Today, I'm sitting in a hotel room in Herat, Afghanistan, after a 10-day shoot for a documentary about Afghanistan's soccer champions, Toofan Harirod FC. Since my internship with "Black Swan," I've worked for outstanding filmmakers who have taught and encouraged me on the job. They believe in developing the next generation of storytellers while compensating us for our time and work. Without them, I would never have made it this far as a filmmaker.

Since the first wave of negative feedback in 2011, the positive coverage and comments on our side have far outnumbered the detractors. Whether that will amount to sweeping changes in the industries is in the hands of the employers and in agencies responsible for enforcing labor law.

Eric and I have shown that unpaid interns can stand up for themselves. Now we want to see more laws to protect those who work for free. Better yet, we want to see more self-regulation from employers so that the burden of enforcement won't have to weigh down on the people with the least bargaining power.

Follow us on Twitter @CNNOpinion.

Join us on Facebook/CNNOpinion.

The opinions expressed in this commentary are solely those of Alex Footman.

ADVERTISEMENT
Part of complete coverage on
December 13, 2014 -- Updated 2108 GMT (0508 HKT)
The NFL's new Player Conduct Policy was a missed chance to get serious about domestic violence, says Mel Robbins.
December 16, 2014 -- Updated 1740 GMT (0140 HKT)
The slaughter of more than 130 children by the Pakistani Taliban may prove as pivotal to Pakistan's security policy as the 9/11 attacks were for the U.S., says Peter Bergen.
December 17, 2014 -- Updated 1600 GMT (0000 HKT)
The Internet is an online extension of our own neighborhoods. It's time for us to take their protection just as seriously, says Arun Vishwanath.
December 16, 2014 -- Updated 2154 GMT (0554 HKT)
Gayle Lemmon says we must speak out for the right of children to education -- and peace
December 17, 2014 -- Updated 1023 GMT (1823 HKT)
Russia's economic woes just seem to be getting worse. How will President Vladimir Putin respond? Frida Ghitis gives her take.
December 17, 2014 -- Updated 0639 GMT (1439 HKT)
Australia has generally seen itself as detached from the threat of terrorism. The hostage incident this week may change that, writes Max Barry.
December 12, 2014 -- Updated 2020 GMT (0420 HKT)
Thomas Maier says the trove of letters the Kennedy family has tried to guard from public view gives insight into the Kennedy legacy and the history of era.
December 15, 2014 -- Updated 1456 GMT (2256 HKT)
Will Congress reform the CIA? It's probably best not to expect much from Washington. This is not the 1970s, and the chances for substantive reform are not good.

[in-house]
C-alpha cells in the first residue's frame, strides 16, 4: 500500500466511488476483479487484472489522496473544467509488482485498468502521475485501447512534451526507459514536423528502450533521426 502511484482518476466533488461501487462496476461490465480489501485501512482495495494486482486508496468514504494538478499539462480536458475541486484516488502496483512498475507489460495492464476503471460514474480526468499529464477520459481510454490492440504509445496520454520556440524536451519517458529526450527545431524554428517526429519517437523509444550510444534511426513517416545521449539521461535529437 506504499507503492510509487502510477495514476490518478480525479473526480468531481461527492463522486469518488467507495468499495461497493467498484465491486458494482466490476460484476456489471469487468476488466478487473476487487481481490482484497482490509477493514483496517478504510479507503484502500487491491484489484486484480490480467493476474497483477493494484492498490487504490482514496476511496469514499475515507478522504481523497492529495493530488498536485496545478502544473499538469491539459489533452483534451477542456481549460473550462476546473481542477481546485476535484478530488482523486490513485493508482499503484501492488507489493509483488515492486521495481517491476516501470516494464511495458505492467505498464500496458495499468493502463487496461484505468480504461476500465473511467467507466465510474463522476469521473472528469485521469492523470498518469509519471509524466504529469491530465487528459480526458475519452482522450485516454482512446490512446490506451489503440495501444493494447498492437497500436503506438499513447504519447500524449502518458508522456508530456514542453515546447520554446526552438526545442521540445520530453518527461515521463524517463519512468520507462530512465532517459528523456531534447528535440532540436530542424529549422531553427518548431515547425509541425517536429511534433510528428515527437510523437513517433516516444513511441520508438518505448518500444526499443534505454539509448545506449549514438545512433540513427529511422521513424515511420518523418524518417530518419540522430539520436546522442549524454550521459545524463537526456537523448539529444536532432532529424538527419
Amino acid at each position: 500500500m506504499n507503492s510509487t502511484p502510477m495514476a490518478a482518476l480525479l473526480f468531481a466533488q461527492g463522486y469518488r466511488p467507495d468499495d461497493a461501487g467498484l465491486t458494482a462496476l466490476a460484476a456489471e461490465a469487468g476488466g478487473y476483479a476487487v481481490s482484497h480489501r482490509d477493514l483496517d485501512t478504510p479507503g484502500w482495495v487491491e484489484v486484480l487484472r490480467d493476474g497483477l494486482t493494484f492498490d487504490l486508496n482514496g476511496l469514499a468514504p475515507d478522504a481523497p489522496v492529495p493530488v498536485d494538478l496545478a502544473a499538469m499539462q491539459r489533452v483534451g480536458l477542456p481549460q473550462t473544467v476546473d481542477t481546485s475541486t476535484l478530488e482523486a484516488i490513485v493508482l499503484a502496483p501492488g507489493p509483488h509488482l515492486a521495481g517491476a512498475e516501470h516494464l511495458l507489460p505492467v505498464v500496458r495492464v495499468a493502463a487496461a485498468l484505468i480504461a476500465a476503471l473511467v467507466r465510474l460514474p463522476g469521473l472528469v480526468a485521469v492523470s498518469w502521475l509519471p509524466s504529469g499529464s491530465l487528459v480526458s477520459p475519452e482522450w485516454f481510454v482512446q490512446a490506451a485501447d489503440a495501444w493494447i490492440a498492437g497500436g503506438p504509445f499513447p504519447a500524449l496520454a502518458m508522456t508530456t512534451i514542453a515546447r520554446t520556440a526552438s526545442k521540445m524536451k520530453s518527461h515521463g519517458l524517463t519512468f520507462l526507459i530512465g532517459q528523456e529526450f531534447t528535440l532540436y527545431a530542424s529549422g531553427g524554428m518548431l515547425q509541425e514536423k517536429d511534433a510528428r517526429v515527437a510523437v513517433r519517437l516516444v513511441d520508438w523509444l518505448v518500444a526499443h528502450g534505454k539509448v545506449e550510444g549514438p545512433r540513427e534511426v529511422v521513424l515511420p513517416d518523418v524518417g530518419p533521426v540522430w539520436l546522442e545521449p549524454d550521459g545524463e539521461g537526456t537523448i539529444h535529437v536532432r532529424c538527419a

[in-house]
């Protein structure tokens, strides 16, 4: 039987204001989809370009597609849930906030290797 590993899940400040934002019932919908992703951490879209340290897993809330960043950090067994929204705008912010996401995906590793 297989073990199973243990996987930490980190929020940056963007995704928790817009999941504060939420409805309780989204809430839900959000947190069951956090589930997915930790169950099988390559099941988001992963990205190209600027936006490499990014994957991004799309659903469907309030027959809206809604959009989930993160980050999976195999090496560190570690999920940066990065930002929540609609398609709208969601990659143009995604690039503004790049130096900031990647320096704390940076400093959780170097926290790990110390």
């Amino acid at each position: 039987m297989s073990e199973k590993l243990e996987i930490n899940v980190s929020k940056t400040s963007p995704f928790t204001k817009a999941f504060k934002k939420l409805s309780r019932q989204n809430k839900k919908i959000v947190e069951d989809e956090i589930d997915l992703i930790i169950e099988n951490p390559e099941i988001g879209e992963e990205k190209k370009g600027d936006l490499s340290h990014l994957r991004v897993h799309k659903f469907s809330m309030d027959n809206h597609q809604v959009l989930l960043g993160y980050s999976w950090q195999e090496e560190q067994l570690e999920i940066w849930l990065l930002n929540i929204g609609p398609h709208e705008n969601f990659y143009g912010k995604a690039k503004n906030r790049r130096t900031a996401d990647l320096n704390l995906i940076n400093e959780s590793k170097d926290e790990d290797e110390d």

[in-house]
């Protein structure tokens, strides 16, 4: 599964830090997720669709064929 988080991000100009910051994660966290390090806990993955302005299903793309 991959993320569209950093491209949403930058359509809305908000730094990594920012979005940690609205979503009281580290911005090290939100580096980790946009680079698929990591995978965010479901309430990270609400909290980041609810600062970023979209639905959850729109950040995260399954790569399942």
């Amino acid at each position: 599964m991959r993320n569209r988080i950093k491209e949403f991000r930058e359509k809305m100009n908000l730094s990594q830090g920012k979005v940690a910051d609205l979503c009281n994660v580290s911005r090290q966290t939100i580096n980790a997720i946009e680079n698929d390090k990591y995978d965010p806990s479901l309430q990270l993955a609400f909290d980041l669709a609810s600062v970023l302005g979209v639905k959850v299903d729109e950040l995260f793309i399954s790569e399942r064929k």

December 15, 2014 -- Updated 2101 GMT (0501 HKT)
From superstorms to droughts, not a week goes by without a major disruption somewhere in the U.S. But with the right planning, natural disasters don't have to be devastating.
December 15, 2014 -- Updated 1453 GMT (2253 HKT)
Would you rather be sexy or smart? Carol Costello says she hates this dumb question.
December 14, 2014 -- Updated 2253 GMT (0653 HKT)
A story about Pope Francis allegedly saying animals can go to heaven went viral late last week. The problem is that it wasn't true. Heidi Schlumpf looks at the discussion.
December 14, 2014 -- Updated 1550 GMT (2350 HKT)
Democratic leaders should wake up to the reality that the party's path to electoral power runs through the streets, where part of the party's base has been marching for months, says Errol Louis
December 13, 2014 -- Updated 2123 GMT (0523 HKT)
David Gergen: John Brennan deserves a national salute for his efforts to put the report about the CIA in perspective
December 12, 2014 -- Updated 1426 GMT (2226 HKT)
Anwar Sanders says that in some ways, cops and protesters are on the same side
December 11, 2014 -- Updated 1439 GMT (2239 HKT)
A view by Samir Naji, a Yemeni who was accused of serving in Osama bin Laden's security detail and imprisoned for nearly 13 years without charge in Guantanamo Bay
December 14, 2014 -- Updated 1738 GMT (0138 HKT)
S.E. Cupp asks: How much reality do you really want in your escapist TV fare?
December 11, 2014 -- Updated 1828 GMT (0228 HKT)
Rip Rapson says the city's 'Grand Bargain' saved pensions and a world class art collection by pulling varied stakeholders together, setting civic priorities and thinking outside the box
December 13, 2014 -- Updated 2310 GMT (0710 HKT)
Glenn Schwartz says the airing of the company's embarrassing emails might wake us up to the usefulness of talking in-person instead of electronically
December 12, 2014 -- Updated 2233 GMT (0633 HKT)
The computer glitch that disrupted air traffic over the U.K. on Friday was a nuisance, but not dangerous, says Les Abend
December 12, 2014 -- Updated 1740 GMT (0140 HKT)
Newt Gingrich says the CBO didn't provide an accurate picture of Obamacare's impact, so why rehire its boss?
December 13, 2014 -- Updated 0040 GMT (0840 HKT)
Russian aggression has made it clear Ukraine must rethink its security plans, says Olexander Motsyk, Ukrainian ambassador to the U.S.
December 12, 2014 -- Updated 0046 GMT (0846 HKT)
The Senate committee report on torture has highlighted partisan divisions on CIA methods, says Will Marshall. Republicans and Democrats are to blame.
December 11, 2014 -- Updated 1833 GMT (0233 HKT)
It would be dishonest to say that 2014 has been a good year for women. But that hasn't stopped some standing out, says Frida Ghitis.
ADVERTISEMENT